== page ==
The Skyscape Nursing Constellation Plus™ set of recourses were pre-installed on the smartphones[11]. This set of nursing recourses included Davis’s Drug Guide®, Taber’s Medical Dictionary®, Diseases and Disorders®, Davis’s Laboratory and Diagnostic Tests®, MEDLINE® Journals, RNotes®, Nurse`s Clinical Pocket Guide®, Nurses` Handbook of Health Assessment®, and Nurse`s Pocket Guide Diagnoses, Prioritized Interventions and Rationales®. Participants were offered instructional support on the use of the smartphone and the applications both prior to and during the study using web-based information, face-to-face instruction, and a telephone helpline. Moreover, the research team provided the participants with support letters regarding the study to share with their clinical preceptors. 

2.2. Data Collection

Participants were asked to complete pre- and post- web-based surveys that were specially developed to collect data on benefits and barriers of using smartphones to access nursing resources, such as guides or manuals for drugs, diseases, and nursing care plans. The surveys included close-ended questions that limited the respondents to a specific answer such as Yes/No response options (example: “If you had a choice, would you use a smartphone in your clinical practice?”), and open-ended questions whereby participants were asked to comment on their expectations concerning smart phone technology prior to the study and their experience with it during the study (example: “Please explain why the smartphone provided to you was useful or not useful. Please be as detailed as you can.”). 

2.3. Data Analysis

Data collected were analysed using descriptive statistics for the quantitative data and content analysis for the qualitative data to identify common themes. The researchers were not involved in teaching the students at the time of the study. 

III. RESULTS

All students in the clinical course (27 students) were invited to participate in the study. Only 13students completed the study out of 14 who originally consented to participate and completed the pre-survey. This is because one participant dropped out of the study prior to completing the study stating being busy and overwhelmed with the clinical course experience and having no time to participate effectively. Table 1 illustrates the demographics of participants who consented to participate (n=14). Some of the students who did not consent feared that participation in the study may require them to spend time to learn devices and the applications provided. 

                              

                              

Eight participants (57%) owned a smartphone. Those who owned a smartphone prior to the study used it for communication (phoning, emailing, texting, social media), learning (looking up medications, lab values, nursing intervention, accessing courses material, etc.), or other applications (e.g. calculator, weather, maps), see Figure 1. The pre-survey revealed that the main concern of participants regarding using a smart phone in their clinical practice was the lack of familiarity with institutional policies (n=6), complexity of the device (n = 5), processing speed (n = 2), or small screen size (n = 1).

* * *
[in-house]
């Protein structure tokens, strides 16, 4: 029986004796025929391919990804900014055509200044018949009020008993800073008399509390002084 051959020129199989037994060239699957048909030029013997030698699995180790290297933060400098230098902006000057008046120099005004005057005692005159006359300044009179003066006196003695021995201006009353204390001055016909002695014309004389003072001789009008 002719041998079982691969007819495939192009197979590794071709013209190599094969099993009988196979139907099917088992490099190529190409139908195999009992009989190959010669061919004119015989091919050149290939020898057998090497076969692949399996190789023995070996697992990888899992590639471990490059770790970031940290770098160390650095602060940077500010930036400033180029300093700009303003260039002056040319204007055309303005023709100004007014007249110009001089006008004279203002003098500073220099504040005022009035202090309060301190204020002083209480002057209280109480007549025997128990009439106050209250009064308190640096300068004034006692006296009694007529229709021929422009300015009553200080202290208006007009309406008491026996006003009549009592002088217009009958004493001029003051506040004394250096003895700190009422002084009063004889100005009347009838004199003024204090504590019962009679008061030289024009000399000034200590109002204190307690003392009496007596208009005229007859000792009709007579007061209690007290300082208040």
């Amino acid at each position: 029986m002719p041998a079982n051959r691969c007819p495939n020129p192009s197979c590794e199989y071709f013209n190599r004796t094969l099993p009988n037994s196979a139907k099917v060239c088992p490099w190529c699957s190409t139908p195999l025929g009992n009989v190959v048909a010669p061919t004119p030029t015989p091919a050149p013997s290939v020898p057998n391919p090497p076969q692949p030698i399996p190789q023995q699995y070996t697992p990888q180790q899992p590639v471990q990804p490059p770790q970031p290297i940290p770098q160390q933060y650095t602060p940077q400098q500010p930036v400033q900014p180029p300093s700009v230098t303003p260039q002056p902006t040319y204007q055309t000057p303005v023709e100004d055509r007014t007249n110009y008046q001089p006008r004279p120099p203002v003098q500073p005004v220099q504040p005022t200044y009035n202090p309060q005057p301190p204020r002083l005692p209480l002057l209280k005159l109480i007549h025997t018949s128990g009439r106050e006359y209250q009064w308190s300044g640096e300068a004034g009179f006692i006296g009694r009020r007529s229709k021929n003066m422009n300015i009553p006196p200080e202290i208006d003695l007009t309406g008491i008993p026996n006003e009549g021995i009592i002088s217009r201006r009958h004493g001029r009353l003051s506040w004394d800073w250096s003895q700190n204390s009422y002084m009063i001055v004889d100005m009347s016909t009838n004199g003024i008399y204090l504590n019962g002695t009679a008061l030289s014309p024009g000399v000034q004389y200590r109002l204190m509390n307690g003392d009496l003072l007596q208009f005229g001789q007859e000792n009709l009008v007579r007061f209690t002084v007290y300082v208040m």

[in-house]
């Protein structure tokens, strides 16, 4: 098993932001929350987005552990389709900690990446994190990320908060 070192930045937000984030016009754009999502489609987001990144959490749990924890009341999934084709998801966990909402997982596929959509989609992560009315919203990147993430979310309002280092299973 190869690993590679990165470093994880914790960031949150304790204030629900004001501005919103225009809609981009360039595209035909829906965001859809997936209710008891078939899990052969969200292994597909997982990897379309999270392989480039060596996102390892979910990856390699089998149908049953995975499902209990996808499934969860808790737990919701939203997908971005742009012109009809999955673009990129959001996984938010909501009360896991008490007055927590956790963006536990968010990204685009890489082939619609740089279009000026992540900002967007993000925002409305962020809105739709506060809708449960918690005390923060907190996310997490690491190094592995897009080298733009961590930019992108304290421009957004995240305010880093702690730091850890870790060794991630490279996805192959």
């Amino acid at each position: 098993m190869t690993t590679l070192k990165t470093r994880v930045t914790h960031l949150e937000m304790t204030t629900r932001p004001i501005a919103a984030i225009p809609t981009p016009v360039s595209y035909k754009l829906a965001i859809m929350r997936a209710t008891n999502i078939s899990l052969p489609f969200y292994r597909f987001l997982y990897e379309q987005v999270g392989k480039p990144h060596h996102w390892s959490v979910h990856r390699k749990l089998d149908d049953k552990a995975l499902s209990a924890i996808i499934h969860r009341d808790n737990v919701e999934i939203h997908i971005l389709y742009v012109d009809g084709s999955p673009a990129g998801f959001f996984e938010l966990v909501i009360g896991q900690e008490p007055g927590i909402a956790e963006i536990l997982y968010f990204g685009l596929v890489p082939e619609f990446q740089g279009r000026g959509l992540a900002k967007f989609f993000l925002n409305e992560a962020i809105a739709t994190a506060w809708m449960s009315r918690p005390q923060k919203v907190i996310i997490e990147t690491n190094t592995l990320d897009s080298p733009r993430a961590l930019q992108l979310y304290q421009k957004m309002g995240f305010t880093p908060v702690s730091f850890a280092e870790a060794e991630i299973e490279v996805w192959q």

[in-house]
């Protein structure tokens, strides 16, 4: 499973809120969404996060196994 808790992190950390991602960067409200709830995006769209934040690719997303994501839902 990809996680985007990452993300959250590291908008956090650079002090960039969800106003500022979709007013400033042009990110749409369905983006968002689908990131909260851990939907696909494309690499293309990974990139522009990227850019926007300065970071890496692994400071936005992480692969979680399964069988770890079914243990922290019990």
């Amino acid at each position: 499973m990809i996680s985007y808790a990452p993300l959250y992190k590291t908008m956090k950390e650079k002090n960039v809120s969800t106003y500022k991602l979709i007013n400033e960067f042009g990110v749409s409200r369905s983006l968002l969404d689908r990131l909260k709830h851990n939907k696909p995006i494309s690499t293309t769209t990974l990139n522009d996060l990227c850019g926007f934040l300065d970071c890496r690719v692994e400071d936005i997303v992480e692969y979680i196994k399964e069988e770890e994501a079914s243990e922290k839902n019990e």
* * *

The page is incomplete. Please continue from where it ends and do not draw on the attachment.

The smartphones and the application were underutilized by a majority of the participants who completed the study. Twelve participants (92%) reported that they never used the smartphone and its application to its potential, and 10 (77%) did not find the provided smartphone useful for their clinical experience. Students reported various barriers that impeded using the smartphones. Being perceived as “unprofessional”, lack of ease of the smartphone, and lack of time to learn about the smartphone and the provided applications were the most common stated barriers. Table 2 provides a summary of the barriers of using smartphones as quoted by participant. Moreover, Instructional support available for the students was not utilized by any participant. 

With the exception of thedrug index application that was used daily by 54% of the participants, other applications (emailing, texting, web browsing, and accessing course material and other clinical learning resources) were either never used or used only occasionally during study, see Figure 2.Generally, participants reported that they often reverted to using conventional methods (e.g., using personal computers) to communicate with their clinical instructor, to access course material, or access clinical learning resources. Participants who had a favourable opinion on using smartphones in the clinical setting reported the following reasons:

- Useful for accessing clinical resources (e.g. drug application)

- Ability to communicate with fellow students and course instructor

- Access to the internet

                                         

IV. DISCUSSION

Smartphones are handheld web-enabled mobile communication devices that potentially allow nursing students to access and utilize up-to-date clinical resources and evidence based information. They also provide a platform for instant mobile communication between students and their instructors. This pilot study presents the use of smartphone-based nursing learning applications by nursing students enrolled in a clinical course at a Canadian university. The results of this study inform the use of smartphones and their applications as learning tools for nursing students in clinical practice.